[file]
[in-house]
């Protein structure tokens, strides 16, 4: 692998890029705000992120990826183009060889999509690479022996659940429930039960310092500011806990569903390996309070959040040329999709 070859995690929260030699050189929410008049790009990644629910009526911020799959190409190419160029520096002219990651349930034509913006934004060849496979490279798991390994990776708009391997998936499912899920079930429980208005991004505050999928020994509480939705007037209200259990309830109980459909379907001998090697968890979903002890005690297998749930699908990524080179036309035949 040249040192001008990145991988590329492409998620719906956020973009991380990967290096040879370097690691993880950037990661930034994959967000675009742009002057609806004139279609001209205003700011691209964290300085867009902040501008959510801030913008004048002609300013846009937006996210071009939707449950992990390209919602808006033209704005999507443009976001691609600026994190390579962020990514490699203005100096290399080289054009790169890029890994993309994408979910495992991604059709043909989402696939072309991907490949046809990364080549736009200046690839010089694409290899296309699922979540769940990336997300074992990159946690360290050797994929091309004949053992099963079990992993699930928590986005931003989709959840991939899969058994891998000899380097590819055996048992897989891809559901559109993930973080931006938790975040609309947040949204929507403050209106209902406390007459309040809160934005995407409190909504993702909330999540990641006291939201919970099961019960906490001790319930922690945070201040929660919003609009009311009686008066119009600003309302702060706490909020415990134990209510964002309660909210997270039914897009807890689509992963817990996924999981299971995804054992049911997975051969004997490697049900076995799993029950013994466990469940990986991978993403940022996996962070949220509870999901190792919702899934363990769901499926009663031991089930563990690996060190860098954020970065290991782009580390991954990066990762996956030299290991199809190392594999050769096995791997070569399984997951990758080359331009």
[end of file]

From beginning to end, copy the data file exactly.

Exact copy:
[in-house]
């Protein structure tokens, strides 16, 4: 692998890029705000992120990826183009060889999509690479022996659940429930039960310092500011806990569903390996309070959040040329999709 070859995690929260030699050189929410008049790009990644629910009526911020799959190409190419160029520096002219990651349930034509913006934004060849496979490279798991390994990776708009391997998936499912899920079930429980208005991004505050999928020994509480939705007037209200259990309830109980459909379907001998090697968890979903002890005690297998749930699908990524080179036309035949 040249040192001008990145991988590329492409998620719906956020973009991380990967290096040879370097690691993880950037990661930034994959967000675009742009002057609806004139279609001209205003700011691209964290300085867009902040501008959510801030913008004048002609300013846009937006996210071009939707449950992990390209919602808006033209704005999507443009976001691609600026994190390579962020990514490699203005100096290399080289054009790169890029890994993309994408979910495992991604059709043909989402696939072309991907490949046809990364080549736009200046690839010089694409290899296309699922979540769940990336997300074992990159946690360290050797994929091309004949053992099963079990992993699930928590986005931003989709959840991939899969058994891998000899380097590819055996048992897989891809559901559109993930973080931006938790975040609309947040949204929507403050209106209902406390007459309040809160934005995407409190909504993702909330999540990641006291939201919970099961019960906490001790319930922690945070201040929660919003609009009311009686008066119009600003309302702060706490909020415990134990209510964002309660909210997270039914897009807890689509992963817990996924999981299971995804054992049911997975051969004997490697049900076995799993029950013994466990469940990986991978993403940022996996962070949220509870999901190792919702899934363990769901499926009663031991089930563990690996060190860098954020970065290991782009580390991954990066990762996956030299290991199809190392594999050769096995791997070569399984997951990758080359331009």